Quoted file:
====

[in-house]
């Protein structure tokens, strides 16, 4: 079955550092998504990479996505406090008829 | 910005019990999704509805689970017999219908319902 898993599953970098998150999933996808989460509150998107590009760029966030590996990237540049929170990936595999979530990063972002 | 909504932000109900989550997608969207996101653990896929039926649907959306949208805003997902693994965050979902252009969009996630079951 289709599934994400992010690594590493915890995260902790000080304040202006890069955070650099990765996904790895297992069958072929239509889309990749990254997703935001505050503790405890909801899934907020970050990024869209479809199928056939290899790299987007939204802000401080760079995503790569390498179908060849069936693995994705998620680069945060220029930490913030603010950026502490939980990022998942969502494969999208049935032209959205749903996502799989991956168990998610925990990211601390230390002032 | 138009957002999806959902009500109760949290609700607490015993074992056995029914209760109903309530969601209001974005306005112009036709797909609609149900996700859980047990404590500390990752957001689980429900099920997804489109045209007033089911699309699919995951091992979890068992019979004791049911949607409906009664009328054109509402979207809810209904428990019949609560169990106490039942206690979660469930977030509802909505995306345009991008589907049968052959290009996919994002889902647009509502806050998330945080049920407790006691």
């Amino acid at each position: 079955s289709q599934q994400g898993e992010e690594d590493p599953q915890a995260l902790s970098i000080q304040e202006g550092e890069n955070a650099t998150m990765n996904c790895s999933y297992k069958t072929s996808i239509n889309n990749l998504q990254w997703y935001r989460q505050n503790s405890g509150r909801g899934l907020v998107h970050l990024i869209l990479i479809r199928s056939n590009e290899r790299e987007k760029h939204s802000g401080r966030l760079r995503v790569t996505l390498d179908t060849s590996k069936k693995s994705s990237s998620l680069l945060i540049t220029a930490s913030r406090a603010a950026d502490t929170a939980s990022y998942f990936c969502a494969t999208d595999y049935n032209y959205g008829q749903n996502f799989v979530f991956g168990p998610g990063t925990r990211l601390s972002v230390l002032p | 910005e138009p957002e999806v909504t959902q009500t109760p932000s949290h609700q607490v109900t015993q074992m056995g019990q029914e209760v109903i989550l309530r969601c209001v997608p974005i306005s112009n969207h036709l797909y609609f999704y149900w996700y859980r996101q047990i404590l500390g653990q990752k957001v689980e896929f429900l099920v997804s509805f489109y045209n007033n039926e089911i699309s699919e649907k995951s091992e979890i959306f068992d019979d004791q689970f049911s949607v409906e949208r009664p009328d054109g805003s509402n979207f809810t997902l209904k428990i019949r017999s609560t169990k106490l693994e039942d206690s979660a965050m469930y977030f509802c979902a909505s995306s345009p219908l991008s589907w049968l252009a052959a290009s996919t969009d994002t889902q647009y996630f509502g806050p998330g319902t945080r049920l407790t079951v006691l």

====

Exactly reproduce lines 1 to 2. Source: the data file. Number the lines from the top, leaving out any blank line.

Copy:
[in-house]
């Protein structure tokens, strides 16, 4: 079955550092998504990479996505406090008829 | 910005019990999704509805689970017999219908319902 898993599953970098998150999933996808989460509150998107590009760029966030590996990237540049929170990936595999979530990063972002 | 909504932000109900989550997608969207996101653990896929039926649907959306949208805003997902693994965050979902252009969009996630079951 289709599934994400992010690594590493915890995260902790000080304040202006890069955070650099990765996904790895297992069958072929239509889309990749990254997703935001505050503790405890909801899934907020970050990024869209479809199928056939290899790299987007939204802000401080760079995503790569390498179908060849069936693995994705998620680069945060220029930490913030603010950026502490939980990022998942969502494969999208049935032209959205749903996502799989991956168990998610925990990211601390230390002032 | 138009957002999806959902009500109760949290609700607490015993074992056995029914209760109903309530969601209001974005306005112009036709797909609609149900996700859980047990404590500390990752957001689980429900099920997804489109045209007033089911699309699919995951091992979890068992019979004791049911949607409906009664009328054109509402979207809810209904428990019949609560169990106490039942206690979660469930977030509802909505995306345009991008589907049968052959290009996919994002889902647009509502806050998330945080049920407790006691």